Friday, December 28, 2018

Southern Illinois University Carbondale to get over $2 million in new training aircraft

CARBONDALE — SIU Carbondale’s aviation programs will be upgrading their teaching fleet with over $2 million in new aircraft.

The university has approved the purchase of five new Cessna 172 planes, which will replace eight older aircraft that are becoming outdated and expensive to maintain, according to Mike Burgener, the department chair of SIUC’s aviation programs.

“It’s just a matter of modernizing the fleet,” Burgener said. “Some of these planes are over 40 years old, and they have a lot of hours on them.”

The aviation programs have been planning the $2,139,000 purchase for multiple years, according to Judy Marshall, SIUC’s chief budget officer. The planes will be bought outright, no loans necessary, and will be paid for entirely by student flight fees, which aviation students pay to sustain the programs.

“These planes are really purchased by the students,” Burgener said. “They pay the fees to have the equipment, and it’s our duty to provide the best aircraft possible.”

Flight fees aren’t cheap. They range from $3,000 to $5,000 for most classes, and can exceed $10,000 for others, according to SIUC’s website.

But those fees are necessary to keep the program running, Burgener explained, covering fuel, one-on-one flight instruction and constant equipment upgrades, which the aviation programs plan out as much as 10 years in advance.

“We’re tracking engine replacement timetables, propeller change times; We have a schedule so we can accurately project the funds we’ll need in a particular year,” Burgener explained. “Once we have these aircraft squared away, we’ll begin upgrading our twin engine fleet,” consisting of bigger and even costlier planes.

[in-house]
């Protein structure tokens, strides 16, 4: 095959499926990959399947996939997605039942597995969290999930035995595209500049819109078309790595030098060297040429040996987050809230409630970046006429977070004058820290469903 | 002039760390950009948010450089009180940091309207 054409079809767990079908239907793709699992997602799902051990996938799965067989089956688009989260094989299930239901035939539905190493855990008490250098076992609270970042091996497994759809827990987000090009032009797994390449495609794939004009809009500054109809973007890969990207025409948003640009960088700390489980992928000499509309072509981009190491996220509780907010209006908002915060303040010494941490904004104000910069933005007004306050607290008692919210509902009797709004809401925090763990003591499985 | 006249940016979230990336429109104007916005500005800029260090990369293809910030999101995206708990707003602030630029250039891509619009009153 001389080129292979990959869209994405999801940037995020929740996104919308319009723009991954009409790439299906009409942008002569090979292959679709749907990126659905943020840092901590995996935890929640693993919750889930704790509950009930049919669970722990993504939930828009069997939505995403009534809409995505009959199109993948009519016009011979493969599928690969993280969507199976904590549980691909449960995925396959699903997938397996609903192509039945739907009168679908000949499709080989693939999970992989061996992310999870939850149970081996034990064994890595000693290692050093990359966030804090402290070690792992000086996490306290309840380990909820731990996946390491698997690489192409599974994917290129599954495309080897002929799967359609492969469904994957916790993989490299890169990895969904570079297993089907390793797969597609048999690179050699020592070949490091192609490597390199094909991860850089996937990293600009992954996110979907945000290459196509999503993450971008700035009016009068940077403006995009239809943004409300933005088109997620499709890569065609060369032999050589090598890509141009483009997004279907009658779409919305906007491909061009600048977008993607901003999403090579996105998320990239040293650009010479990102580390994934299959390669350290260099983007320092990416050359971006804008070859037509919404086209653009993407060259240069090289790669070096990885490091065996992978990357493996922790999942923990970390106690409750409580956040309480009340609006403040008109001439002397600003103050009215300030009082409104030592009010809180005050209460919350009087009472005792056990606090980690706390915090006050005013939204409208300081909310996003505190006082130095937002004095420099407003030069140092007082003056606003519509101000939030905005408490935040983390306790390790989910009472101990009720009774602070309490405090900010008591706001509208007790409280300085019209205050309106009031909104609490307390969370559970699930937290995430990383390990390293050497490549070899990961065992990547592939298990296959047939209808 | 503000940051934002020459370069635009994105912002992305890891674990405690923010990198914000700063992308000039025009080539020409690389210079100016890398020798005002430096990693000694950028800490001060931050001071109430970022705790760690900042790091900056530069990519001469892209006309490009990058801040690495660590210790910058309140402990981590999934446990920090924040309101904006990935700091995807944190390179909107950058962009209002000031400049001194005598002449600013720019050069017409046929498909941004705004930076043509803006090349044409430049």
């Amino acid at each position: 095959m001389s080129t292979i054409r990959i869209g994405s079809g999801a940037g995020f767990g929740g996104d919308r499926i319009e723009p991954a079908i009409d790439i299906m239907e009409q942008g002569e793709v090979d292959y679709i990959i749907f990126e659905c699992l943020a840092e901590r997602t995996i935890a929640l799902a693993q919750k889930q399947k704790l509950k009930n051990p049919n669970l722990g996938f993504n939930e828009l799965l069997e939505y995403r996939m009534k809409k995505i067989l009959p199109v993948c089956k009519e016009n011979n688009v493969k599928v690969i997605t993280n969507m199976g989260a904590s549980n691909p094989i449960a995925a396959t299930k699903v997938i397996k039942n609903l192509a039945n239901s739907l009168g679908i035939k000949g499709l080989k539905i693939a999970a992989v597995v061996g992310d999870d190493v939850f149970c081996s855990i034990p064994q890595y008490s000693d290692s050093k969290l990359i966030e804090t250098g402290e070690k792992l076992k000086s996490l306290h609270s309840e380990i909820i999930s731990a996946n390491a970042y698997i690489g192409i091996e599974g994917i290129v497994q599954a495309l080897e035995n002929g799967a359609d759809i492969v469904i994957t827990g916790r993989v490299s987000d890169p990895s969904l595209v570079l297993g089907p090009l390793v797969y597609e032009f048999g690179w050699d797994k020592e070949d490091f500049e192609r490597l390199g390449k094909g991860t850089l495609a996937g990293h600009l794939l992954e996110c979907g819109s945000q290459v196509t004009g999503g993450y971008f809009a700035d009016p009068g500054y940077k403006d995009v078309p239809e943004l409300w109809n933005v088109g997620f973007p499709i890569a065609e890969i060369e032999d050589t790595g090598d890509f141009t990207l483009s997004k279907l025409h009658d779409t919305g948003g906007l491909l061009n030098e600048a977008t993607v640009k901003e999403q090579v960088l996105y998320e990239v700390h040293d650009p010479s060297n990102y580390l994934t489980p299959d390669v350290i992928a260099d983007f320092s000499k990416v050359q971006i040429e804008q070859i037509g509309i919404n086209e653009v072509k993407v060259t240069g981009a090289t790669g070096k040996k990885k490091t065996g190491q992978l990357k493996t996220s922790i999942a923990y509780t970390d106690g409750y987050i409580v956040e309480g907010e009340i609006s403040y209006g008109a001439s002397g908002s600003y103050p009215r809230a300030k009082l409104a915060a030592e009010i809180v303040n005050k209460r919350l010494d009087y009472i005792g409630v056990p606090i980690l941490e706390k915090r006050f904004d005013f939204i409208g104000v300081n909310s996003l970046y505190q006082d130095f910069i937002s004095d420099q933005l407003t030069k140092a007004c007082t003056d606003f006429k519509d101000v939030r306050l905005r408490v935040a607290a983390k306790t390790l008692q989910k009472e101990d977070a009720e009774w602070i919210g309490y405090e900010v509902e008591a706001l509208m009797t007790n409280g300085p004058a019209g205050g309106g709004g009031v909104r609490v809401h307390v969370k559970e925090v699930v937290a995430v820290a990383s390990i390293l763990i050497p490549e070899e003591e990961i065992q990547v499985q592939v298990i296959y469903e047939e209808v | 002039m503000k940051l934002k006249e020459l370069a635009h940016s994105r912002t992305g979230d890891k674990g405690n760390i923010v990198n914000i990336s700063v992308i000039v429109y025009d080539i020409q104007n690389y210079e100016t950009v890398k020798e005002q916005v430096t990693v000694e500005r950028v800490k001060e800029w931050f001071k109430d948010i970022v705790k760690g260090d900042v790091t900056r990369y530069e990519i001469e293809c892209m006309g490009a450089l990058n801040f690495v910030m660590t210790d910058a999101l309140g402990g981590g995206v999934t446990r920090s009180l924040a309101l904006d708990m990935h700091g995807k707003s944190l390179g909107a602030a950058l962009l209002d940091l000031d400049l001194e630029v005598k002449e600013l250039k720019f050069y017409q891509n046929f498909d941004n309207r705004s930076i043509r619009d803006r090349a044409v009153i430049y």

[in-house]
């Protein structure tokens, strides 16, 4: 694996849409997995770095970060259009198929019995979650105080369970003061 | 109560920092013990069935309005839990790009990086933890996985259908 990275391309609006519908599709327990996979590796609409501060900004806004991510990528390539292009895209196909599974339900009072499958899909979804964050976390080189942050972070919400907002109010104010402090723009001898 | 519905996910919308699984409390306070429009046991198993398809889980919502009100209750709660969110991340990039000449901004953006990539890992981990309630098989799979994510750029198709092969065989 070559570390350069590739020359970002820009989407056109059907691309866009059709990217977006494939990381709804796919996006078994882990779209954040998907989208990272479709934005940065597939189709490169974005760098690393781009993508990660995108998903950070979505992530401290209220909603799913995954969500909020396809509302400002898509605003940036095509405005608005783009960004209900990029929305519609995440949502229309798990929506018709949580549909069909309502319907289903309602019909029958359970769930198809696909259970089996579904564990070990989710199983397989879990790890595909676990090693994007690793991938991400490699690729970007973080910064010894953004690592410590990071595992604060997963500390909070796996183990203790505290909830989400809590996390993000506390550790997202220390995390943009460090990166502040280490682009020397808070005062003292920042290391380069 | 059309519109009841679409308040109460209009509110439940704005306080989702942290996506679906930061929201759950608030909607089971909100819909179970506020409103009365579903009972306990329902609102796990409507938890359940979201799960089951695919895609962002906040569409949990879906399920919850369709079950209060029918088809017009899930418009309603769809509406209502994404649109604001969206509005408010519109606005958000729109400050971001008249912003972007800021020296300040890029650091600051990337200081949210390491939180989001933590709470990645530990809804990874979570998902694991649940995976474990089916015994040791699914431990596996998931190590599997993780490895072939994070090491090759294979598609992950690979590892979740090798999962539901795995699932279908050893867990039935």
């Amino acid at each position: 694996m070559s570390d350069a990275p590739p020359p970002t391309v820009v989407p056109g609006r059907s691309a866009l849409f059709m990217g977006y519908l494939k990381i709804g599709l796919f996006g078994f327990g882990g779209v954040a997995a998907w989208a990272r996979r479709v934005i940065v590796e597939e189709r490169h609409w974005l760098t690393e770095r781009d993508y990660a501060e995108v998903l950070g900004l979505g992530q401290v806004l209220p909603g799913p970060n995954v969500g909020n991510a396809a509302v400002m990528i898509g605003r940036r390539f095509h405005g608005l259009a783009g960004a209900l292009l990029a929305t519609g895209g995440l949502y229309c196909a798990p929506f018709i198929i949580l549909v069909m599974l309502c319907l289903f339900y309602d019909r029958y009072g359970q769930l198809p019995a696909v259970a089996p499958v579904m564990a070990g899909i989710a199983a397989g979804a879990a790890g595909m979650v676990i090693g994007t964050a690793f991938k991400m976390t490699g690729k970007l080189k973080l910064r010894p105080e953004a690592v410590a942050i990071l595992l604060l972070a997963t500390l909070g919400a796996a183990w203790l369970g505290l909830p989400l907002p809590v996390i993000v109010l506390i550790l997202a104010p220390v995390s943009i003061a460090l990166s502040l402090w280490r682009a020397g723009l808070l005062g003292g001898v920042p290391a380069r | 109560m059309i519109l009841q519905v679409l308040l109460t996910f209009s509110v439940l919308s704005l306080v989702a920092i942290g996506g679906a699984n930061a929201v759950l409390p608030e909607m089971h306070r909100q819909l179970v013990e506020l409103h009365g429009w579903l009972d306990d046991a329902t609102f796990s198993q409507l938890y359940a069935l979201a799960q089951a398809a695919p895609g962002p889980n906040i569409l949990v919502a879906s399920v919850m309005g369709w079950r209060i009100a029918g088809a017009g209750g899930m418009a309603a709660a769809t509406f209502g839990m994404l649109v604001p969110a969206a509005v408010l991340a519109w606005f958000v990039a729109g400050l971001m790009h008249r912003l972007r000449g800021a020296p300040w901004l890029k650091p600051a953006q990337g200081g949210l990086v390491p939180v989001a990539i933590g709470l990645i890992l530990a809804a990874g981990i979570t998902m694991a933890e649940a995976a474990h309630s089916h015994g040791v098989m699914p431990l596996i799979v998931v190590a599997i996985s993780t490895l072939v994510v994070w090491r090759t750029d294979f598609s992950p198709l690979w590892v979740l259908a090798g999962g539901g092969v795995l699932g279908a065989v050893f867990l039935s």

The Cessnas set to be purchased are four-seat, single-engine planes, which cruise at about 140 miles per hour. At SIUC they are used in private pilot certification courses, instrument certifications, and for single-engine time building, Burgener explained.

The university hopes to order the planes soon after the new year, and could begin to receive them as soon as early 2020, Burgener said.

“Cessna builds them as the orders come in,” he explained, directly to the university’s specifications, including adding an autopilot feature that should allow the planes to be used in a broader array of classes.

Though it’s a big expenditure in the short term, upgrading planes ultimately allows the university to lower students’ flight fees, Burgener said, because new planes are much lower maintenance.

Interest in SIUC’s aviation programs continues to grow, with enrollment up across all three of aviation majors this fall, even as the university’s total enrollment dropped 11.9 percent.

“There’s unprecedented demand right now for pilots and aircraft maintenance technicians,” Burgener said. “Airlines are here constantly, recruiting our students.”

That includes offering SIUC students pathway-to-hire programs that guarantee them a job at an airline upon graduation, Burgener explained. SIUC Aviation currently has such programs in place with four airlines, and aviation students' employment rate after graduation is “close to 100 percent,” he said.

“There are good careers in high demand, and it’s important to show students that,” Burgener said. “If a student wants to be an airline captain, going through a university program and getting a degree is what most airlines require.”

Original article can be found here ➤

1 comment:

  1. $ 400,000 for a C172 ... Thank your favorite attorney.